You’ve helped your customer pick out the perfect carpet, and they’re ready for installation. That’s a job well done, but they’ll still be thinking about you when the first juice box spills or there’s a pet whoops. “Did I buy the right carpet?” they might wonder. All the more reason to prepare customers for those mishaps before they leave the store.
You can’t be there to clean your customers’ carpet. But you can—and should—help with insightful advice. Educating customers on carpet cleaning—from spot cleaning to manufacturer-recommended professional cleaning—is a great way to reinforce loyalty and trust that creates an opportunity for that next sale.
So how do you help customers protect their big investment? First, make sure that they understand their responsibilities regarding the warranty. For example, customers must have their carpets cleaned at least once every 18 months with professionally applied steam cleaning/hot water extraction to maintain the warranty. Additional warranty information depends on your retail location.
Second, a little practical advice about maintaining a carpet can help satisfied customers stay that way for years to come. Shaun Lapp, a retail sales associate at Avalon Flooring in King of Prussia, Pennsylvania, has a few tips. He’s found that when it comes to talking about carpet cleaning, an educated customer is a happier customer.
Lapp says that customers typically don’t ask about carpet cleaning, “so we bring it into the conversation ourselves.”
He begins by asking questions about the customer’s home—for instance, whether the household has pets or kids.
“More often than not, families have active households,” he says. “They want to know that with STAINMASTER® brand, they’re getting the best bang for their buck.” Proactively educating customers about what to do and what to avoid when cleaning their carpet helps them get the full benefits of STAINMASTER® carpet and reinforces its value.
Warning customers about potential harm from the wrong cleaning or stain-removing chemicals is also a must, says Lapp. It’s important to understand the fiber used in the carpet and recommend the appropriate cleaner to the customer.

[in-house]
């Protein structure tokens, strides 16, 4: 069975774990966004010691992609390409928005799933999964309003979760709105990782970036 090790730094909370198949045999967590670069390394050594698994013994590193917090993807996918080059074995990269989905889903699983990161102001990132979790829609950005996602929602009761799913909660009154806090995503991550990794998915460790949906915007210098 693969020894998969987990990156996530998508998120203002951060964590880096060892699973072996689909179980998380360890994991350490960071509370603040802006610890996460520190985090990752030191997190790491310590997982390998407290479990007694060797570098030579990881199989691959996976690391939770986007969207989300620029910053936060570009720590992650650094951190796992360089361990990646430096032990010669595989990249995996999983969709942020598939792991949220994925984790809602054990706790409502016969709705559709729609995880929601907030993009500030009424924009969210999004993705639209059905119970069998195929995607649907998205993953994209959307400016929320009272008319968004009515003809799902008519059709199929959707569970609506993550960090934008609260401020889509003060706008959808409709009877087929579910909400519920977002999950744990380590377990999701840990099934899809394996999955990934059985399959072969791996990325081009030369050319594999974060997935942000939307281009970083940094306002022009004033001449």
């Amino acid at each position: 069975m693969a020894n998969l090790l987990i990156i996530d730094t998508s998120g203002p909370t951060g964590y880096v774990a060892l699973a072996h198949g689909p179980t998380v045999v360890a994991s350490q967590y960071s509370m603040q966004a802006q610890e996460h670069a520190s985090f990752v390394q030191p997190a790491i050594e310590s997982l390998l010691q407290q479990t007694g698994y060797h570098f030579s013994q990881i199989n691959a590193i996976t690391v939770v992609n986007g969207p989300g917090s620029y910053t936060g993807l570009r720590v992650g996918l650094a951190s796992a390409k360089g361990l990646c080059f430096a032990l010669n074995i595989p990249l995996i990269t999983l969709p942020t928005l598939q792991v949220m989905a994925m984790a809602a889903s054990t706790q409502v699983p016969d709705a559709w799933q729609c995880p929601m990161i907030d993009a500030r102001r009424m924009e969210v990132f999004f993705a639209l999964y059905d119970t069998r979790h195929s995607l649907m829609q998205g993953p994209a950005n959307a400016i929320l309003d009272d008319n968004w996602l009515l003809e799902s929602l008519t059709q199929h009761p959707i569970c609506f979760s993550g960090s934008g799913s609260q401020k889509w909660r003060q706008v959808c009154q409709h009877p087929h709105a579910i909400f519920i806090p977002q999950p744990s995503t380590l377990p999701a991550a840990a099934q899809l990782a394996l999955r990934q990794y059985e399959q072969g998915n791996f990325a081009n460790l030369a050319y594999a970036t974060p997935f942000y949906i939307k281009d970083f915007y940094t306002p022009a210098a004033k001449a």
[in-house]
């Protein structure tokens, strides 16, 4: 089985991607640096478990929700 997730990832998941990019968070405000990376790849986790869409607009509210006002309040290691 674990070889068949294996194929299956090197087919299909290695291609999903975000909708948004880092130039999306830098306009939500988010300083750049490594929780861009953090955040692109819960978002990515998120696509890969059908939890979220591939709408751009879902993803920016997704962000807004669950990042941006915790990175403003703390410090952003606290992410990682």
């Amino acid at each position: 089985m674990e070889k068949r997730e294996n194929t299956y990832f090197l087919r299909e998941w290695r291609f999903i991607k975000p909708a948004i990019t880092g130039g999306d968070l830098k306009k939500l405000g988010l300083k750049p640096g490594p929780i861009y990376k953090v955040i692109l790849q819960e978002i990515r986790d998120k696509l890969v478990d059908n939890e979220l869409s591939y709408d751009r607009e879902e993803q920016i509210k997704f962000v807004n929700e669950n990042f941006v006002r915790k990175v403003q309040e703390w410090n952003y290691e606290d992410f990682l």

Some harsh chemicals like bleach can break down carpet fibers and cause color to fade, he says. “A pet accident, a spilled glass of wine … customers think they’re doing the right thing by using chemical cleaners,” he says. “But many customers overuse them. It’s about encouraging them to resist the temptation to do that on their carpet.”
Another issue is ghost stains, which have nothing to do with Halloween. With some cleaning treatments, the stain goes away for awhile but gradually creeps back because the stain-causing substance has saturated the carpet pad … but the cleaning process hasn’t.
Lapp encourages customers to use hot-water extraction for spot cleaning. “I tell them to get a personal steam cleaner, but don’t use it with a cleaning agent,” he says. “Only use piping-hot water!”
Of course, there are times when hot-water extraction isn’t a realistic option for a customer. For those occasions, STAINMASTER® cleaning products offer safe and effective options for carpet stains, pet stains and odors, and high-traffic zones."
Although store policy discourages recommending local carpet cleaners, Lapp tells customers to stay away from rented steam cleaners. “With rented cleaners, you don’t know what chemicals were used prior. No one can assure you that it’s 100 percent water,” he says. “I wouldn’t trust them on my own carpet.”
He encourages customers to follow the manufacturer’s warranty and get their carpet professionally cleaned. “A professional carpet cleaner is going to let customers know that they’re certified and ensure that they’re only using steam.”
Helping customers understand the right and wrong way to clean carpet is a big part of the sale. This guidance extends beyond installation.
“We don’t want them coming back a month after the carpet has been installed,” Lapp says. “If a customer doesn’t feel like they’ve been properly educated, they’re going to feel disappointed."
“Asking those questions about their household helps build that trust,” he says. “By wanting to know where they’re coming from, you’re letting them know you care.”